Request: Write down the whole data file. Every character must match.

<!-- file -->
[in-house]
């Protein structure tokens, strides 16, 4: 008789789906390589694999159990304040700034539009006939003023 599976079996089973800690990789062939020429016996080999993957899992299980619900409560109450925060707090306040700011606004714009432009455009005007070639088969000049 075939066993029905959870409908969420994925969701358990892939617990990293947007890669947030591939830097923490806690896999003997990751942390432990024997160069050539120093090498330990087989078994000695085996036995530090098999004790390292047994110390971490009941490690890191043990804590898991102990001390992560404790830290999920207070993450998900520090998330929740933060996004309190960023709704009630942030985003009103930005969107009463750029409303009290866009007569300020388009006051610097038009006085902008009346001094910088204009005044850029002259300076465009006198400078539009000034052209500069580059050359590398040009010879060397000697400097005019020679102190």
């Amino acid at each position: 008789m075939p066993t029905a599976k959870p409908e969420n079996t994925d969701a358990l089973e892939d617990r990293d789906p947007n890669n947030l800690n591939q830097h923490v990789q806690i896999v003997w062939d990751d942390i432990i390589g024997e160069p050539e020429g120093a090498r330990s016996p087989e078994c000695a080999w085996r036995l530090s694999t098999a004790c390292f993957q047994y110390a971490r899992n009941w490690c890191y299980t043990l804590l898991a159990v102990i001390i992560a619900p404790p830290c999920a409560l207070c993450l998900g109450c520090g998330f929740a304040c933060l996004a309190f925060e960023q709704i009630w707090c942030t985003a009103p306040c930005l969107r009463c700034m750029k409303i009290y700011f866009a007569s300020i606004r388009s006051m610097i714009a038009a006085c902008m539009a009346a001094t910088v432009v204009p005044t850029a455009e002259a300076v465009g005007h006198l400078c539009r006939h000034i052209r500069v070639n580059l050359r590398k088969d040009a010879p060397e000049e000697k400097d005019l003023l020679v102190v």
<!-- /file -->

[in-house]
């Protein structure tokens, strides 16, 4: 008789789906390589694999159990304040700034539009006939003023 599976079996089973800690990789062939020429016996080999993957899992299980619900409560109450925060707090306040700011606004714009432009455009005007070639088969000049 075939066993029905959870409908969420994925969701358990892939617990990293947007890669947030591939830097923490806690896999003997990751942390432990024997160069050539120093090498330990087989078994000695085996036995530090098999004790390292047994110390971490009941490690890191043990804590898991102990001390992560404790830290999920207070993450998900520090998330929740933060996004309190960023709704009630942030985003009103930005969107009463750029409303009290866009007569300020388009006051610097038009006085902008009346001094910088204009005044850029002259300076465009006198400078539009000034052209500069580059050359590398040009010879060397000697400097005019020679102190």
């Amino acid at each position: 008789m075939p066993t029905a599976k959870p409908e969420n079996t994925d969701a358990l089973e892939d617990r990293d789906p947007n890669n947030l800690n591939q830097h923490v990789q806690i896999v003997w062939d990751d942390i432990i390589g024997e160069p050539e020429g120093a090498r330990s016996p087989e078994c000695a080999w085996r036995l530090s694999t098999a004790c390292f993957q047994y110390a971490r899992n009941w490690c890191y299980t043990l804590l898991a159990v102990i001390i992560a619900p404790p830290c999920a409560l207070c993450l998900g109450c520090g998330f929740a304040c933060l996004a309190f925060e960023q709704i009630w707090c942030t985003a009103p306040c930005l969107r009463c700034m750029k409303i009290y700011f866009a007569s300020i606004r388009s006051m610097i714009a038009a006085c902008m539009a009346a001094t910088v432009v204009p005044t850029a455009e002259a300076v465009g005007h006198l400078c539009r006939h000034i052209r500069v070639n580059l050359r590398k088969d040009a010879p060397e000049e000697k400097d005019l003023l020679v102190v």